Sunday, November 3, 2019

Volcano Rock Assignment Example | Topics and Well Written Essays - 750 words

Volcano Rock - Assignment Example Because of their less density magma usually moves upwards. Of in any case they make it to the surface they usually crystalize leading to the formation of volcanic rocks.The naming of volcanic rocks is usually one in accordance to their chemical composition. Because of the difference in the rate at which magma solidifies there is always a difference in the rate at which they solidify. Volcanic rocks usually have two main categories namely: extrusive volcanic rocks and intrusive volcanic rocks. Extrusive volcanic rocks are those that come into existence as a result of eruption of seafloor fissures and volcanoes. They are also sometimes as a result of freezing in the shallow depths. This implies that extrusive volcanic rocks cool at a high rate under relatively low pressure. This can be used as an explanation for them being glassy and fine grained. Intrusive volcanic rocks on the other side take a little longer to solidify and do not produce gasses (Erickson and Muller 212). Due to the high rate of cooling at the surface the resulting rocks usually have many tiny crystals which lead to the aphanitic texture of extrusive volcanic rocks. Magma that slowly cools at the depth leads to the formation of few but large crystals which result to the phaneritic texture of intrusive volcanic rocks. However, there is always a different texture formation in cases when the magma starts by cooling slowly then starts cooling faster later (Zhang 253). The resulting texture is always referred to as porphyritic texture. The composition of magma is always determined by the abundance of elements that are in the earth. Some of the elements that are usually among the composition of magma include silicon, aluminum, calcium, magnesium, sodium, potassium, hydrogen, and oxygen. These elements make 99.9% of the elements that are found in the earth. Because of the abundance of oxygen the chemical analysis of volcanic rocks is always done in terms of oxides of the

Friday, November 1, 2019

Coursework on Family Law Essay Example | Topics and Well Written Essays - 4000 words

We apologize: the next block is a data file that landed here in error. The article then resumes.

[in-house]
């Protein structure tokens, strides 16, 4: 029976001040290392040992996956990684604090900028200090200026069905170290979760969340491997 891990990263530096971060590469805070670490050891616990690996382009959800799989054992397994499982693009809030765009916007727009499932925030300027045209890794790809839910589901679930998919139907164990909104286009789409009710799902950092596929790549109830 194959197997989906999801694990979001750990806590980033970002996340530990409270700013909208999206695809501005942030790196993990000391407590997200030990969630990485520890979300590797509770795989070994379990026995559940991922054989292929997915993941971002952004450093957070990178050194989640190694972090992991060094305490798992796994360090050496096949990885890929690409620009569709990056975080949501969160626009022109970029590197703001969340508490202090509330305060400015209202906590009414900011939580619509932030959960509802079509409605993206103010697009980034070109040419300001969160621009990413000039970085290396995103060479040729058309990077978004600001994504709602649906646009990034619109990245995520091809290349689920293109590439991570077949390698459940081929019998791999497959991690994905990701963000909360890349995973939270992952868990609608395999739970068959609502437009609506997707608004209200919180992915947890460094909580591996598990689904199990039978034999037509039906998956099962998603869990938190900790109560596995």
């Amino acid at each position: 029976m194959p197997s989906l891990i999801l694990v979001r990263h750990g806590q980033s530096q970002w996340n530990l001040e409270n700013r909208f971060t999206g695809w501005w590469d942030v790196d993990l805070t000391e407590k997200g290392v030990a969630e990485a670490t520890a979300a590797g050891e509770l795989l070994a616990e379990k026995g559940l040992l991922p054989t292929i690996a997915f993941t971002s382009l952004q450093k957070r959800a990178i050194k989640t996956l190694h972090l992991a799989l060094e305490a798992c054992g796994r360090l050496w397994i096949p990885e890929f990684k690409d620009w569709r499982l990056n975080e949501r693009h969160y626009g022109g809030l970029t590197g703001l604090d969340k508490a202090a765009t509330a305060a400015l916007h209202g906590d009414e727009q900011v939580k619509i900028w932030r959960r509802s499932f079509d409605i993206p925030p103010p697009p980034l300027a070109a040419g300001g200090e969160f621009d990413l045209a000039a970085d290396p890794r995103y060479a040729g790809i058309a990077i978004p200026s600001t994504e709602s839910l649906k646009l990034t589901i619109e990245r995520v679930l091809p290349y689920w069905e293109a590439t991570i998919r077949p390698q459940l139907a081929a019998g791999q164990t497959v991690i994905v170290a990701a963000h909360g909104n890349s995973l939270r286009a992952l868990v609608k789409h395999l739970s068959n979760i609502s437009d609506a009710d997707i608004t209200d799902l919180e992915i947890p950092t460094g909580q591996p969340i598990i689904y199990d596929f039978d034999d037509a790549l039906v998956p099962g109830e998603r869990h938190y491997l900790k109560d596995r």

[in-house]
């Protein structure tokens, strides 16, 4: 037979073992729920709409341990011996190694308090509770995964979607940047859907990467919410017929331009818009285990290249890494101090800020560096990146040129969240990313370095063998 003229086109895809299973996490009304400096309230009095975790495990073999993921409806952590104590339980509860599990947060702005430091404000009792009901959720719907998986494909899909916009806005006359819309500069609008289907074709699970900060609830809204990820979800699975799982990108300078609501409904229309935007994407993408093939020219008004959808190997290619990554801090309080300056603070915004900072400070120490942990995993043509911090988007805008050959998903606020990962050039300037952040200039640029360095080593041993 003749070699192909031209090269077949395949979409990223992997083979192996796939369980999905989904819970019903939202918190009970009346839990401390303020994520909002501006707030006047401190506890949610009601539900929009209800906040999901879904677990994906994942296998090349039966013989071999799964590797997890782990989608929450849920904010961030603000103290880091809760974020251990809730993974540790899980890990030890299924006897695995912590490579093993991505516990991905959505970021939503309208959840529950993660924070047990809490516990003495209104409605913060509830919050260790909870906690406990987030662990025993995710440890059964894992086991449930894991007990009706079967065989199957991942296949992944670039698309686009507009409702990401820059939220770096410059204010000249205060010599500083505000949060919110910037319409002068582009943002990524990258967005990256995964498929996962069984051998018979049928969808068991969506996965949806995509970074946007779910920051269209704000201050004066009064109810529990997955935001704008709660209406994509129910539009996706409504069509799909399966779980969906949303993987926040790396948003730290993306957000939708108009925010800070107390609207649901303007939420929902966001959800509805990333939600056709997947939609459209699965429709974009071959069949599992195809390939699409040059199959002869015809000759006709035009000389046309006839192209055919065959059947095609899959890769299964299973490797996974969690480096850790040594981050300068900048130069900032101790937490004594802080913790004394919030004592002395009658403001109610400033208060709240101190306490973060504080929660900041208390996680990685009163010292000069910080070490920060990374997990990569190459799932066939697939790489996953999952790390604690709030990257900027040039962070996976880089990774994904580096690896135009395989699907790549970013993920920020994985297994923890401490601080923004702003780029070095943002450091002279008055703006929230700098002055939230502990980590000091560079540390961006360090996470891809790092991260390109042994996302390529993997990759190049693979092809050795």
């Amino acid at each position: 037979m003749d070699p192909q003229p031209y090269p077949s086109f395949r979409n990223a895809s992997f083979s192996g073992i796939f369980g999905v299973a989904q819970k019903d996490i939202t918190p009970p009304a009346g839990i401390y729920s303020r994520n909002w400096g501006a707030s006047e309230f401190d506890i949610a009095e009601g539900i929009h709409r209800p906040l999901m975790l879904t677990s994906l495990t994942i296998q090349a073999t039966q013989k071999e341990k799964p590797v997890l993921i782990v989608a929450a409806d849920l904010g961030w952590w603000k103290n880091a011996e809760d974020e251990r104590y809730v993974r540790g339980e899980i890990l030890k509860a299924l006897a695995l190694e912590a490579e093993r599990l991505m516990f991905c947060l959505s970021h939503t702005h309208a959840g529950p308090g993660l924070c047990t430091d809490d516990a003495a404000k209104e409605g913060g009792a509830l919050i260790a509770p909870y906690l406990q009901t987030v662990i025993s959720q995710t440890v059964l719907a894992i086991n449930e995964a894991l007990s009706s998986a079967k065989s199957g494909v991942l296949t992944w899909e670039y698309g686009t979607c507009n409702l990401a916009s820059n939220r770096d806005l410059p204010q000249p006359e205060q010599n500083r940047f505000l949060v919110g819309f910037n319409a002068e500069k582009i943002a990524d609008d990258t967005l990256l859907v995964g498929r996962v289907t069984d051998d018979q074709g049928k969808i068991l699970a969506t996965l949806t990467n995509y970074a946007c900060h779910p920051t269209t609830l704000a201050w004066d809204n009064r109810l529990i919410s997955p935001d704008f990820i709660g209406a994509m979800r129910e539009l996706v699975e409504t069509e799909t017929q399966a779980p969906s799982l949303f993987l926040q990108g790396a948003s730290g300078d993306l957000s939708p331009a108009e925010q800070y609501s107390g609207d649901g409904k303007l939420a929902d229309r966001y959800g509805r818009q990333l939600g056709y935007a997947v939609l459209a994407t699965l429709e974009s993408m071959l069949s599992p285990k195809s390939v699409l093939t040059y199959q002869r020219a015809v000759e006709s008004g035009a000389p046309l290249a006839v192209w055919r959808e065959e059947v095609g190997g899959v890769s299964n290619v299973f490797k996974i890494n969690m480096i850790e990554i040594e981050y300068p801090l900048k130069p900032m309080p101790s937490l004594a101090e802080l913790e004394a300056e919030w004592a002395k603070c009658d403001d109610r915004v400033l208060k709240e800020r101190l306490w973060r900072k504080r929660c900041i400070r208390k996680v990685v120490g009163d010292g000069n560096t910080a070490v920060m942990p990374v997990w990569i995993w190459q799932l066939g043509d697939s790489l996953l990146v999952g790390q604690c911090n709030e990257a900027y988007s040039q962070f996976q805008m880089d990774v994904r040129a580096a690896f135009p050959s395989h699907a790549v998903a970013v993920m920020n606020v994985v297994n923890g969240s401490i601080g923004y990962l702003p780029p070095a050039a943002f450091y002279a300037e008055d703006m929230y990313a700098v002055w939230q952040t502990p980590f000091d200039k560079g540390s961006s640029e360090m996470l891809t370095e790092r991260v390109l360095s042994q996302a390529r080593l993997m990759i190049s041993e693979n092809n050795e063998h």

Coursework on Family Law - Essay Example Family law is a diverse field of study. In order to cover the full range of subjects associated with its research, my primary focus is on discussing the impact of such a study on a variety of disciplines affected by its impact: with this aim in mind I have attempted to test a central hypothesis (or research question) which would aid in deciding the course of action for better evaluation of the family law concept. Using established sources for feasibility study (Hasday, 2004; Stark, 2006; Rocher, 2003; Elardo, 2002; Abu-Odeh, 2004), the following research question has been tested in this essay: Family law is dynamic, in a constant state of flux and its mechanisms are governed by the legal traditions in which they are formulated1. In my study, I shall focus on English Common Law as the basis for this methodological evaluation. Doing it would require a detailed grasp of the following evaluation parameters which have been tested for their relevance to our study (see below). 1 Refer the following sources for a comparative analysis of main research parameters covered under study: Hasday, 2004; Stark, 2006; Rocher, 2003; Elardo, 2002; Abu-Odeh, 2004 Literature Review/research parameters: As has been discussed in our evaluation scenario, English Common Law is the basis for understanding the legal traditions within which this area of study operates. Since family law is a diverse concept, the following elements are within the scope of study (Carbonne, 2000; Esposito, 1982; Frier & Ginn, 2004; Sutherland & McCall-Smith, 1990): 1. Entering marriage: Marriage as a contract or a status and their statutory requirements. In this section, we'll mainly look at the main legal requirements of a common law marriage. 2. Legal consequences of marriage (abortion): Pregnancy and abortion are issues that hold a lot of importance to . 3. Changing marriage norms: Here we shall take a look into civil unions covering themes such as same sex marriage, rights/responsibilities and their implications. 4. Conception of children: Controversial concepts such as sterilization and surrogate parenthood are covered under this theme. Also, paternity testing is discussed. 5. Domestic violence and other family disputes: This is an important area of family law in which different ethical constraints are evaluated for common research scope studies. 6. Child supervision: This covers areas such as parental supervision, child abuse and foster care. 7. Adoption: The legal consequences of adoption have been discussed for understanding the dynamic changes brought into the system through an